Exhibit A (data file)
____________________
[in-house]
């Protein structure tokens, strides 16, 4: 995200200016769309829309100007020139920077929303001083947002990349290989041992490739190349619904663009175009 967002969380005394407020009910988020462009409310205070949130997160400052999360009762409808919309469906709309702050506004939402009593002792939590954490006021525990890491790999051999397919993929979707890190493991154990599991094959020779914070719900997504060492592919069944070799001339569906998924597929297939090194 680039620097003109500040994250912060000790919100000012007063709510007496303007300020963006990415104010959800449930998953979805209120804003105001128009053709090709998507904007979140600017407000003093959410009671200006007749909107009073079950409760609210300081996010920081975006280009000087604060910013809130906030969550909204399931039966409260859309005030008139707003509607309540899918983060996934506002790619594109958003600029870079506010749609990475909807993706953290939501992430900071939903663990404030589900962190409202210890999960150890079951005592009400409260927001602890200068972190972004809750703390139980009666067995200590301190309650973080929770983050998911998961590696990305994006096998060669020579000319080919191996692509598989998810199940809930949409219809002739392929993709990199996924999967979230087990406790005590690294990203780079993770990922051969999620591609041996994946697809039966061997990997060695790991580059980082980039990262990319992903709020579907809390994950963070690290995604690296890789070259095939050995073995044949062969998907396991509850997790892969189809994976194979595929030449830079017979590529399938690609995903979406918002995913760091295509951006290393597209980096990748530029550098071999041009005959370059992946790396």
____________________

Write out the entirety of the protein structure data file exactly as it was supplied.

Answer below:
[in-house]
């Protein structure tokens, strides 16, 4: 995200200016769309829309100007020139920077929303001083947002990349290989041992490739190349619904663009175009 967002969380005394407020009910988020462009409310205070949130997160400052999360009762409808919309469906709309702050506004939402009593002792939590954490006021525990890491790999051999397919993929979707890190493991154990599991094959020779914070719900997504060492592919069944070799001339569906998924597929297939090194 680039620097003109500040994250912060000790919100000012007063709510007496303007300020963006990415104010959800449930998953979805209120804003105001128009053709090709998507904007979140600017407000003093959410009671200006007749909107009073079950409760609210300081996010920081975006280009000087604060910013809130906030969550909204399931039966409260859309005030008139707003509607309540899918983060996934506002790619594109958003600029870079506010749609990475909807993706953290939501992430900071939903663990404030589900962190409202210890999960150890079951005592009400409260927001602890200068972190972004809750703390139980009666067995200590301190309650973080929770983050998911998961590696990305994006096998060669020579000319080919191996692509598989998810199940809930949409219809002739392929993709990199996924999967979230087990406790005590690294990203780079993770990922051969999620591609041996994946697809039966061997990997060695790991580059980082980039990262990319992903709020579907809390994950963070690290995604690296890789070259095939050995073995044949062969998907396991509850997790892969189809994976194979595929030449830079017979590529399938690609995903979406918002995913760091295509951006290393597209980096990748530029550098071999041009005959370059992946790396």